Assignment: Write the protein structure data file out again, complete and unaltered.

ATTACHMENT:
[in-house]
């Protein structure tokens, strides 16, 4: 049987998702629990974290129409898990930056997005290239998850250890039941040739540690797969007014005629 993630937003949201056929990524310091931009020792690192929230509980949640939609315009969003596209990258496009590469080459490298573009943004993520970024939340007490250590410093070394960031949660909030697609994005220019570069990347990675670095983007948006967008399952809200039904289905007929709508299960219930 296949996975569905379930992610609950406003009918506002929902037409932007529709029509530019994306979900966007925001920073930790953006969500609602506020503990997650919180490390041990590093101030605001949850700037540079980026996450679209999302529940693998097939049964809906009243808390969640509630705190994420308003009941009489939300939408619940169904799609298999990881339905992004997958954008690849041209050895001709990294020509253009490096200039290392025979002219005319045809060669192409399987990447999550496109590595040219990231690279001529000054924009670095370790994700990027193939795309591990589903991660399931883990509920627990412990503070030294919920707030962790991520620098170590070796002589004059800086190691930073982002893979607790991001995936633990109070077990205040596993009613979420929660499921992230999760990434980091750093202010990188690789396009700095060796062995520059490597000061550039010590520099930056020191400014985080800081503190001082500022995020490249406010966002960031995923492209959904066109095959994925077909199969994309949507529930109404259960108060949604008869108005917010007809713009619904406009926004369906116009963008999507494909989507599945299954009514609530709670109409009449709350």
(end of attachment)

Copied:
[in-house]
């Protein structure tokens, strides 16, 4: 049987998702629990974290129409898990930056997005290239998850250890039941040739540690797969007014005629 993630937003949201056929990524310091931009020792690192929230509980949640939609315009969003596209990258496009590469080459490298573009943004993520970024939340007490250590410093070394960031949660909030697609994005220019570069990347990675670095983007948006967008399952809200039904289905007929709508299960219930 296949996975569905379930992610609950406003009918506002929902037409932007529709029509530019994306979900966007925001920073930790953006969500609602506020503990997650919180490390041990590093101030605001949850700037540079980026996450679209999302529940693998097939049964809906009243808390969640509630705190994420308003009941009489939300939408619940169904799609298999990881339905992004997958954008690849041209050895001709990294020509253009490096200039290392025979002219005319045809060669192409399987990447999550496109590595040219990231690279001529000054924009670095370790994700990027193939795309591990589903991660399931883990509920627990412990503070030294919920707030962790991520620098170590070796002589004059800086190691930073982002893979607790991001995936633990109070077990205040596993009613979420929660499921992230999760990434980091750093202010990188690789396009700095060796062995520059490597000061550039010590520099930056020191400014985080800081503190001082500022995020490249406010966002960031995923492209959904066109095959994925077909199969994309949507529930109404259960108060949604008869108005917010007809713009619904406009926004369906116009963008999507494909989507599945299954009514609530709670109409009449709350």